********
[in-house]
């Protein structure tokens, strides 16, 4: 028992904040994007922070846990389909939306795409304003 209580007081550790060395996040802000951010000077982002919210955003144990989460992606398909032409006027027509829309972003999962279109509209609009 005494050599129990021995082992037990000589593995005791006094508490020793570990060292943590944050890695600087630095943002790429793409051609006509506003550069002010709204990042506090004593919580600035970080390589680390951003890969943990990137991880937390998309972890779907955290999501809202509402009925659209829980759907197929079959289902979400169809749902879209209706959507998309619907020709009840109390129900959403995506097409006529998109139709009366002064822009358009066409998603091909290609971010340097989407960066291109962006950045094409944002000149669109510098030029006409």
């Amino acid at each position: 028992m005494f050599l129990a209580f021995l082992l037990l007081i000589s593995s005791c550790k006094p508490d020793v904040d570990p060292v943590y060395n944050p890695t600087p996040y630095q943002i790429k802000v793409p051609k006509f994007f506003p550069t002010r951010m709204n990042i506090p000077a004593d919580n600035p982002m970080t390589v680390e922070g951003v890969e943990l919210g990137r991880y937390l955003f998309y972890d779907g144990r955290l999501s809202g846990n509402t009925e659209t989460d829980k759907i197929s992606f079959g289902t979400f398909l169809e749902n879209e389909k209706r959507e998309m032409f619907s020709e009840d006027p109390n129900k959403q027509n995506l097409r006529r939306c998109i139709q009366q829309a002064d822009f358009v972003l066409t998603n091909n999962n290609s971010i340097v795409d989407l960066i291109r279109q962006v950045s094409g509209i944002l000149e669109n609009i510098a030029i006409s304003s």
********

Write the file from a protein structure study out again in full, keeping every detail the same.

[in-house]
């Protein structure tokens, strides 16, 4: 028992904040994007922070846990389909939306795409304003 209580007081550790060395996040802000951010000077982002919210955003144990989460992606398909032409006027027509829309972003999962279109509209609009 005494050599129990021995082992037990000589593995005791006094508490020793570990060292943590944050890695600087630095943002790429793409051609006509506003550069002010709204990042506090004593919580600035970080390589680390951003890969943990990137991880937390998309972890779907955290999501809202509402009925659209829980759907197929079959289902979400169809749902879209209706959507998309619907020709009840109390129900959403995506097409006529998109139709009366002064822009358009066409998603091909290609971010340097989407960066291109962006950045094409944002000149669109510098030029006409």
């Amino acid at each position: 028992m005494f050599l129990a209580f021995l082992l037990l007081i000589s593995s005791c550790k006094p508490d020793v904040d570990p060292v943590y060395n944050p890695t600087p996040y630095q943002i790429k802000v793409p051609k006509f994007f506003p550069t002010r951010m709204n990042i506090p000077a004593d919580n600035p982002m970080t390589v680390e922070g951003v890969e943990l919210g990137r991880y937390l955003f998309y972890d779907g144990r955290l999501s809202g846990n509402t009925e659209t989460d829980k759907i197929s992606f079959g289902t979400f398909l169809e749902n879209e389909k209706r959507e998309m032409f619907s020709e009840d006027p109390n129900k959403q027509n995506l097409r006529r939306c998109i139709q009366q829309a002064d822009f358009v972003l066409t998603n091909n999962n290609s971010i340097v795409d989407l960066i291109r279109q962006v950045s094409g509209i944002l000149e669109n609009i510098a030029i006409s304003s």